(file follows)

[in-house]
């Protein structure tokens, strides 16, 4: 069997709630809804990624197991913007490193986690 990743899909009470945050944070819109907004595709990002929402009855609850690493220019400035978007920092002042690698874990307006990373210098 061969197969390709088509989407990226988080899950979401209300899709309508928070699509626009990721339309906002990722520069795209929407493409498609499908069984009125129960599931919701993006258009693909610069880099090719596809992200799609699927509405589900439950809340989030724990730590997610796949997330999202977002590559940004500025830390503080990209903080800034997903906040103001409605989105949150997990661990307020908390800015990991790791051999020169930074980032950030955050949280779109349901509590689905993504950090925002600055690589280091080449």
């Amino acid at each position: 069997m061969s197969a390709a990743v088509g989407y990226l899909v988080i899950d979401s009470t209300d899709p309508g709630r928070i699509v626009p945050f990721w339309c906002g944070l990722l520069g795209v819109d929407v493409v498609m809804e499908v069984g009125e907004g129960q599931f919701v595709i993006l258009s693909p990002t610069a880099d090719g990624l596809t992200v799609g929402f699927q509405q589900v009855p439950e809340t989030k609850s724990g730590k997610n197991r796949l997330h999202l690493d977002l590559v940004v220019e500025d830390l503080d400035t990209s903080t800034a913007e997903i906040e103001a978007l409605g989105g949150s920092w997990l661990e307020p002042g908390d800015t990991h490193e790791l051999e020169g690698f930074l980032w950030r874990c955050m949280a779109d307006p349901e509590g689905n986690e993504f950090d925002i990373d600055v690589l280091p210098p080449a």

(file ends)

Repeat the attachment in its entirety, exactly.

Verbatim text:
[in-house]
């Protein structure tokens, strides 16, 4: 069997709630809804990624197991913007490193986690 990743899909009470945050944070819109907004595709990002929402009855609850690493220019400035978007920092002042690698874990307006990373210098 061969197969390709088509989407990226988080899950979401209300899709309508928070699509626009990721339309906002990722520069795209929407493409498609499908069984009125129960599931919701993006258009693909610069880099090719596809992200799609699927509405589900439950809340989030724990730590997610796949997330999202977002590559940004500025830390503080990209903080800034997903906040103001409605989105949150997990661990307020908390800015990991790791051999020169930074980032950030955050949280779109349901509590689905993504950090925002600055690589280091080449």
């Amino acid at each position: 069997m061969s197969a390709a990743v088509g989407y990226l899909v988080i899950d979401s009470t209300d899709p309508g709630r928070i699509v626009p945050f990721w339309c906002g944070l990722l520069g795209v819109d929407v493409v498609m809804e499908v069984g009125e907004g129960q599931f919701v595709i993006l258009s693909p990002t610069a880099d090719g990624l596809t992200v799609g929402f699927q509405q589900v009855p439950e809340t989030k609850s724990g730590k997610n197991r796949l997330h999202l690493d977002l590559v940004v220019e500025d830390l503080d400035t990209s903080t800034a913007e997903i906040e103001a978007l409605g989105g949150s920092w997990l661990e307020p002042g908390d800015t990991h490193e790791l051999e020169g690698f930074l980032w950030r874990c955050m949280a779109d307006p349901e509590g689905n986690e993504f950090d925002i990373d600055v690589l280091p210098p080449a």